photos: Charles Ramsburg (Zackheim); Nancy Carrick Holbert (Kinnell)
It’s National Poetry Month, and the novelist Michele Zackheim (most recently the author of Last Train to Paris examines her love of Galway Kinnell’s “Under the Maud Moon” (first published in 1971’s The Book of Nightmares, a few years after the photo above was taken). Anita Felicelli is also a fan, calling it “the last poem I loved.” As we’ll see, for Zackheim, it’s a personally significant poem on multiple levels…
In 2003, during one of the worst blizzards in New York City history, I met the poet Galway Kinnell at the stage door at Lincoln Center. It was my job to meet the poets invited to participate in “Poems Not Fit for the White House,” an evening of poetry organized by Not in Our Name, a movement against the war in Iraq. The event was created because Laura Bush had invited the poet Sam Hamill to attend a poetry symposium on Walt Whitman, Emily Dickinson, and Langston Hughes at the White House. Rather than enter enemy territory, he put out a call for antiwar poems to be sent to Laura Bush in his place. Thousands of poems arrived; the White House was furious and pointedly cancelled his invitation, although Hamill had already said no. Thus the poets’ movement against the war was created—and I met Galway Kinnell.
He was 76 at the time, three years older than I am now. I was so impressed that he had trekked into the city from the snowbound wilds of Vermont. (Now, of course, I would look upon it as a minor accomplishment, because I would do the same.)
After I had introduced myself and showed him to where he would be sitting, we talked. “What poem have you chosen to read?” I asked.
“The one about my son Fergus, my second child, and getting him milk in the middle of the night.”
I remember taking hold of his tweedy arm. “Oh, please change your mind and read ‘Under the Maud Moon’!”
“My dear,” he said. “If I had known, I would have brought it with me. So sorry. Why is it that poem that you like?”
And I froze, unable to articulate my feelings. I stumbled and faltered and was saved by the bell. It was Kinnell’s turn to read.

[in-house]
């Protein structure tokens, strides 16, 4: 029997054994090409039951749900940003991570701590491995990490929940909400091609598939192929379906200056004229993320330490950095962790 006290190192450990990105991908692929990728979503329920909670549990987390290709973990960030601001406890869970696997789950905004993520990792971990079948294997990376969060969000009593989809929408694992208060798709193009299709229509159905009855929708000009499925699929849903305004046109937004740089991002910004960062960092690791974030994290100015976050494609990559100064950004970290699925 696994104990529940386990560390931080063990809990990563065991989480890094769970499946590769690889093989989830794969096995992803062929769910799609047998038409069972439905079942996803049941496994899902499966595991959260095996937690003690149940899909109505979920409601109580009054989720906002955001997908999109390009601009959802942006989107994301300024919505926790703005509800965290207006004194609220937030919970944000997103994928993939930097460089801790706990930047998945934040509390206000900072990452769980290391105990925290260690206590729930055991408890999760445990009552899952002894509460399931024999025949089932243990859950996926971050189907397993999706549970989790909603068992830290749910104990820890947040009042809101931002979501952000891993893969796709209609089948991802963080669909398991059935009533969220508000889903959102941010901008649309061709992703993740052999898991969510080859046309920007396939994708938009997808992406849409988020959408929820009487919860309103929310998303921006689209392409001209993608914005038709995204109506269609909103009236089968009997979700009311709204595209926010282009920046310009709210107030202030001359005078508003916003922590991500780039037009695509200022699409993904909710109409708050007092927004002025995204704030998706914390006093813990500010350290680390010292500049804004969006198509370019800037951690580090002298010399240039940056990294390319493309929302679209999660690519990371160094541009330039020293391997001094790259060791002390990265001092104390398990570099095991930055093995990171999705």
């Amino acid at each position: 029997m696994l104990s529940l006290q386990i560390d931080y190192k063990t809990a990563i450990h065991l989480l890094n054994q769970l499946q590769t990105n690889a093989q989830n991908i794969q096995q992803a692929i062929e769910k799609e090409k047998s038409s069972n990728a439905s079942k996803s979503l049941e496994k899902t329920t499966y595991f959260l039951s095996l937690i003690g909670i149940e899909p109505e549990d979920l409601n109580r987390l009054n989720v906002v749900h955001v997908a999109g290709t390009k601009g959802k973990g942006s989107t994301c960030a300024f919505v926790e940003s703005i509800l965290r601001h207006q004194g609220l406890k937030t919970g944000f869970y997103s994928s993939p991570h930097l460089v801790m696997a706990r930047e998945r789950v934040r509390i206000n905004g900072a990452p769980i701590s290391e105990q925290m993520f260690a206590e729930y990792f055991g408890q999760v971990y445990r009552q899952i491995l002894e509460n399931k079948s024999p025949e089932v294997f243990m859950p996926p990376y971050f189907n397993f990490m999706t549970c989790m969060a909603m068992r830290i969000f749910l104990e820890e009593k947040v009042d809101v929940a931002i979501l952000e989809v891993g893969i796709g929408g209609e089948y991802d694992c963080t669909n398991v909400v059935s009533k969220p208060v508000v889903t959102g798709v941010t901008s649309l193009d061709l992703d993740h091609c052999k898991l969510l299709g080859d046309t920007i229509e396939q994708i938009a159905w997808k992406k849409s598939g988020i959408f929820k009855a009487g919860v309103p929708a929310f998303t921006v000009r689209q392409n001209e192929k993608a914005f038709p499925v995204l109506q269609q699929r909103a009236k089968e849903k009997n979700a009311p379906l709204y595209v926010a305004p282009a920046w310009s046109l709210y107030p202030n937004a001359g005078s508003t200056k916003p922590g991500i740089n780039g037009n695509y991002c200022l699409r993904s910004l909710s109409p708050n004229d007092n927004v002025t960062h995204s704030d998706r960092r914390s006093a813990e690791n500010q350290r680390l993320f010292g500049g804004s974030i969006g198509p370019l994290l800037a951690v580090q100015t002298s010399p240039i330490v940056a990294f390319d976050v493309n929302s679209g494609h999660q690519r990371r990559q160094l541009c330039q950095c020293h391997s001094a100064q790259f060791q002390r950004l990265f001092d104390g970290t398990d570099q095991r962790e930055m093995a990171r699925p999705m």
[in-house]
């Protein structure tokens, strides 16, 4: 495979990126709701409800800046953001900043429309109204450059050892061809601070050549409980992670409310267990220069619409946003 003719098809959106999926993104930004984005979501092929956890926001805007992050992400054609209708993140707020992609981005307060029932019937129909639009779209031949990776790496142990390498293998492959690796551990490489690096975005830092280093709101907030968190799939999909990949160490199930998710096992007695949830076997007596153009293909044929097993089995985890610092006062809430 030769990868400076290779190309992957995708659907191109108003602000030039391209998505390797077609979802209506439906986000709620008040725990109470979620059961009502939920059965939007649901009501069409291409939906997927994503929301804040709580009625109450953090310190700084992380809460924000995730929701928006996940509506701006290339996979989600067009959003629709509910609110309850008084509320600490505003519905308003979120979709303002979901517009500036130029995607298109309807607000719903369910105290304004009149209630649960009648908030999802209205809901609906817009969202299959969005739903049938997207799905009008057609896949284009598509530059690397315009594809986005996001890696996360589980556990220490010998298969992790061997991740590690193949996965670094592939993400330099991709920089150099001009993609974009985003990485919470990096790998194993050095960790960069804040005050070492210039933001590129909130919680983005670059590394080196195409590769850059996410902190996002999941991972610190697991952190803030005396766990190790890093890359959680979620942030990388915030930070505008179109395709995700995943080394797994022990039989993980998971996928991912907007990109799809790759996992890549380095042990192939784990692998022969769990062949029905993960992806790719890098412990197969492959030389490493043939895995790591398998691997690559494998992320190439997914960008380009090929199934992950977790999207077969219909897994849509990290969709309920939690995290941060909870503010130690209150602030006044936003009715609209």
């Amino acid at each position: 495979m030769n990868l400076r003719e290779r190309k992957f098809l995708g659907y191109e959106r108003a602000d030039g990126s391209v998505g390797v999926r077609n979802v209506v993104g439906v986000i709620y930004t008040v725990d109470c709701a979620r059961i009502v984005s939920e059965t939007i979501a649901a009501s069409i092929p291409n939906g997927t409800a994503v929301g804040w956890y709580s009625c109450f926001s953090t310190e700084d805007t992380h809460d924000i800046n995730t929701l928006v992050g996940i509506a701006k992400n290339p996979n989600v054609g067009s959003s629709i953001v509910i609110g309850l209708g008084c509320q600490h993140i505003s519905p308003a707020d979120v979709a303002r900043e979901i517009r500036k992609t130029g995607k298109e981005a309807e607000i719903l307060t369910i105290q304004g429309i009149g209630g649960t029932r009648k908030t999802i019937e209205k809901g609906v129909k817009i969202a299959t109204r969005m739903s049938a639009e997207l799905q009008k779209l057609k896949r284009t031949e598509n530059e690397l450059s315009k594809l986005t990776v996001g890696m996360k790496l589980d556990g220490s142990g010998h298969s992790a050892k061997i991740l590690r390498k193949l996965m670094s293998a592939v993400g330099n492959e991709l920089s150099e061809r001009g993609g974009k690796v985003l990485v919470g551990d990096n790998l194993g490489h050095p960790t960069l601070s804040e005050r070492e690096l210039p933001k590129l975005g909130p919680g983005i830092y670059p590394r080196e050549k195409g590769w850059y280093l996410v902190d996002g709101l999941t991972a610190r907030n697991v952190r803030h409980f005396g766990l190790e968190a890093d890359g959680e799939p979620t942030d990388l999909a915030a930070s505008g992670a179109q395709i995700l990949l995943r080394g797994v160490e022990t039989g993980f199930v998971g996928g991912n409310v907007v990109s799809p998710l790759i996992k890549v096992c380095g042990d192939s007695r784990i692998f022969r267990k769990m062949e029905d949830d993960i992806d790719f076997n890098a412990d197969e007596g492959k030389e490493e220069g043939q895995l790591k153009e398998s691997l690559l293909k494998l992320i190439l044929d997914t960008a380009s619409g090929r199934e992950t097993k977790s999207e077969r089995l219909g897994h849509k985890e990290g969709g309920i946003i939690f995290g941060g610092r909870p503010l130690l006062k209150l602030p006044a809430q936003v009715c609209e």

6 April 2014 | guest authors |
It’s been a few weeks since I posted a new episode of Life Stories, the podcast where I talk to memoir writers about their lives and the art of writing memoir—I’ve been settling into a new job—but I’ve been conducting interviews this whole time, and I’m looking forward to presenting them to you in the weeks ahead. First up: Kelly Corrigan talks about Glitter and Glue, in which she recalls a post-college trip to Australia in the early 1990s that compelled her to begin reevaluating the mother she’d just spent her adolescence rebelling against…a process that would continue up to the present day. But as Corrigan explained during our conversation:
“I still don’t totally get her, and we still aren’t natural best friends that sit around and just gab all day. I often feel confounded by her. But I don’t care anymore. It doesn’t matter to me anymore. I’m not trying to change her anymore. I don’t want her to be more outgoing, or more spendy, or more liberal, or more like me. I think that the way she is is fine, and she has every right to be that way.”
Find out what happened in Australia twenty years ago, what prompted Corrigan to write about it now, and how she’s been recreating her mother’s role as the family “glue” with her own children… and more, in this episode of Life Stories
Listen to Life Stories #66: Kelly Corrigan (MP3 file); or download this file by right-clicking (Mac users, option-click). Or subscribe to Life Stories in iTunes, where you can catch up with earlier episodes and be alerted whenever a new one is released. (And if you are an iTunes subscriber, please consider rating and reviewing the podcast!)
1 April 2014 | life stories |